By Jamey Dunn and Lauren N. Johnson
Gov. Pat Quinn emphasized the need for economic development and avoiding large education cuts in his budget address today. However, his proposal contains deep cuts to some social services and health care and hinges on a borrowing plan that Republicans say they will not support.
Quinn focused on the need to cut the budget in his speech to lawmakers. According to his staff, there are no new programs in his proposal, which they say cuts spending by nearly $1 billion. However, he did propose spending increases in existing programs. All state spending in the proposal totals $52.7 billion. Republicans claim that figure represents a $1.7 billion increase from last year’s spending. However, Quinn’s staff insists that last year, the state did not make some required payments in full and did not pay the required $4 billion pension fund payment from general revenue funds. So, they say, last year’s numbers do not represent a realistic budget.
“Our commitment to taxpayers is simple: We will only use tax dollars to provide necessary state services,” Quinn said in his address. “All unnecessary state spending will be eliminated.”
The governor’s plan includes a jump in general state aid funding to schools from $4.6 billion to $4.86 billion. This increase would bring the foundation level — the funding the state gives schools per student each year — up to $6,267 from $6,119. But Quinn also called for eliminating all state dollars spent on regional superintendents’ offices. He said the almost $14 million in savings from that cut should go toward schools. His plan also cuts $95 million from state support for transportation costs spent on busing students to schools. Quinn also called for consolidating school districts, a plan that he said would realize $100 million in future savings. He did not explain how the consolidations would be accomplished, but he did say he plans to create a commission to took into the matter.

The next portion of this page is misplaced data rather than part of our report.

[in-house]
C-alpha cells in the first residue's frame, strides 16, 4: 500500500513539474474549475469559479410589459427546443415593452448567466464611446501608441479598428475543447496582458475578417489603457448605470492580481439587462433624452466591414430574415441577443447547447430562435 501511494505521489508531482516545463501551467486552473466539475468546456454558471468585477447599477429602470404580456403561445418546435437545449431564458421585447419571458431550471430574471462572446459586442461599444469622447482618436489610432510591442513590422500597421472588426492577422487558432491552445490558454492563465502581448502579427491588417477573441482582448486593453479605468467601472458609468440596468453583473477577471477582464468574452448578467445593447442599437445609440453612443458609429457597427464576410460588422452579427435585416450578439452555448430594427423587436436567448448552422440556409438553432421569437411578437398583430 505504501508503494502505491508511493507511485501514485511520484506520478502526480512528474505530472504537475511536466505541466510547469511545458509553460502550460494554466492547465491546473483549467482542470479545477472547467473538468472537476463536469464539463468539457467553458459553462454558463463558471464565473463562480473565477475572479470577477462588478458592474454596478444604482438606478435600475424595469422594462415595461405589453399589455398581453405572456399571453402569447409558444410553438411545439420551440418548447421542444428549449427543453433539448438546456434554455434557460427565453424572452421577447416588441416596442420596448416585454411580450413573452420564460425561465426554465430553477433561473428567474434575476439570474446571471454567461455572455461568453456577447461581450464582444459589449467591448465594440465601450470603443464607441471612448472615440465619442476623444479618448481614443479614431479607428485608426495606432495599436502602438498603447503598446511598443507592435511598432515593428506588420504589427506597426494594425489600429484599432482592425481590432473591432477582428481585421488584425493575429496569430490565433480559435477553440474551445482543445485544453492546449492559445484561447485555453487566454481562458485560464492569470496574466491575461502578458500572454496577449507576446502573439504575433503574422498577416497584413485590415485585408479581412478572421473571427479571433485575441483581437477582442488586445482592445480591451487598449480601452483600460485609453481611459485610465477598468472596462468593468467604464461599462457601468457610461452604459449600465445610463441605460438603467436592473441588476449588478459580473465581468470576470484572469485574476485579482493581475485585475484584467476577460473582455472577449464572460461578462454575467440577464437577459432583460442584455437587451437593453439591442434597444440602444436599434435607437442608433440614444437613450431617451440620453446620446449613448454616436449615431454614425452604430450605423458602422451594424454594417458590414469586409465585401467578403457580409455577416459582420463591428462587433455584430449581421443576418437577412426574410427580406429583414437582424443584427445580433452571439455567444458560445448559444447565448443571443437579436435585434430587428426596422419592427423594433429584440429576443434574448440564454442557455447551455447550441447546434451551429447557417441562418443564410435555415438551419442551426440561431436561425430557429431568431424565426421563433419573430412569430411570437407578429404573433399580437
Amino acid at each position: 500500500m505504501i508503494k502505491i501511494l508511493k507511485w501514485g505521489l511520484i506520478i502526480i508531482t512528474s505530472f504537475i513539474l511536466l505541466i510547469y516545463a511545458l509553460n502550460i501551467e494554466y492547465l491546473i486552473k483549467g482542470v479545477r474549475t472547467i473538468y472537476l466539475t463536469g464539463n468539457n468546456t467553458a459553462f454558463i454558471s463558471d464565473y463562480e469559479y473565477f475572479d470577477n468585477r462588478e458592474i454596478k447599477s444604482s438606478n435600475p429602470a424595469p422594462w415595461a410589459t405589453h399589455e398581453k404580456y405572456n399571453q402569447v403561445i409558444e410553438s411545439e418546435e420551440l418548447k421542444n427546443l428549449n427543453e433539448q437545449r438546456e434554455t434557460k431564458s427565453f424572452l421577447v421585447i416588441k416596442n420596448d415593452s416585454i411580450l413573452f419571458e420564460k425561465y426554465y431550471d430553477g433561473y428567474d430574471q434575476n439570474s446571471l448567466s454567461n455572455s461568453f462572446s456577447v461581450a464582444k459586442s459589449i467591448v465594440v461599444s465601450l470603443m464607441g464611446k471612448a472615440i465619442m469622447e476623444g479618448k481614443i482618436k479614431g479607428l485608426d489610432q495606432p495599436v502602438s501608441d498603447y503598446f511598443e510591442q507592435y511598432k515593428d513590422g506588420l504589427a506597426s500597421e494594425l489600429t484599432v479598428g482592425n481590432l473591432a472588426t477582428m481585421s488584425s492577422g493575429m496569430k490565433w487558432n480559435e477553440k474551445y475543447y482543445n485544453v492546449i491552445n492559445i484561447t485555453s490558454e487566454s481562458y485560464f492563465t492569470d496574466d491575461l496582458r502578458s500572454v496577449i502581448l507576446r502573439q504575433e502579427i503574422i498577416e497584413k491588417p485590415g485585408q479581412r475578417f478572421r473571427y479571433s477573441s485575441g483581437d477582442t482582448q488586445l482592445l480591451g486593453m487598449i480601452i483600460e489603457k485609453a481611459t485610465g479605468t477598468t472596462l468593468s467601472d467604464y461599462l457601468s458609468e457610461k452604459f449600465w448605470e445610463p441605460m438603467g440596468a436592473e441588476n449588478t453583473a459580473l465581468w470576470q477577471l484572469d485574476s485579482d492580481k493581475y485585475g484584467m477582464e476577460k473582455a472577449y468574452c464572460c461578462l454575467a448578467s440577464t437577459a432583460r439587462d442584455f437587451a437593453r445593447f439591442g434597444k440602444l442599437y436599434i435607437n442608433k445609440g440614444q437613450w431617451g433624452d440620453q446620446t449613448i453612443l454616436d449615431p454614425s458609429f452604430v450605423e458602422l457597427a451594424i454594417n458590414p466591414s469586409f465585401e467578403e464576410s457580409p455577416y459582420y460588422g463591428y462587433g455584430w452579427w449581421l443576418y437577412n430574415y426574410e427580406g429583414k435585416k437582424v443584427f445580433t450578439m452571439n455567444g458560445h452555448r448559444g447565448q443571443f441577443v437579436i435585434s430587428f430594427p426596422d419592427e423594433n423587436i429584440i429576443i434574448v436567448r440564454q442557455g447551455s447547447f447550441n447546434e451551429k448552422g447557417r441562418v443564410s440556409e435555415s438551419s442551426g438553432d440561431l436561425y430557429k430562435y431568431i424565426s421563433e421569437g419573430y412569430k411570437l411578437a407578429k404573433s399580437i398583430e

The governor called for a $25 million increase in the Monetary Award Program, which provides college scholarships to students in economic need, and an end to scholarships doled out by legislators. “College scholarships paid for by the taxpayers of Illinois should go only to those that have true financial need for them,” Quinn said.
Quinn proposed cutting the rates that health care providers are paid to treat Medicaid patients, a move he said could save $550 million in the first year. In recent years, providers have claimed that the rates they are paid to provide health care, coupled with the state’s slow payment of bills, has caused providers to opt not to treat Medicaid patients. In some cases, that has led to Medicaid patients having trouble finding treatment close to home. “Making such deep cuts will pose serious challenges to many financially fragile hospitals, which are already struggling to survive. With hospitals being squeezed between higher costs – for labor, new technology and medical liability – and inadequate revenues during the current economic downturn, their ability to continue to perform the critical role of serving their patients and their communities will be seriously jeopardized by Medicaid rate reductions,” Danny Chun, a spokesperson for the Illinois Hospital Association, said in a written statement.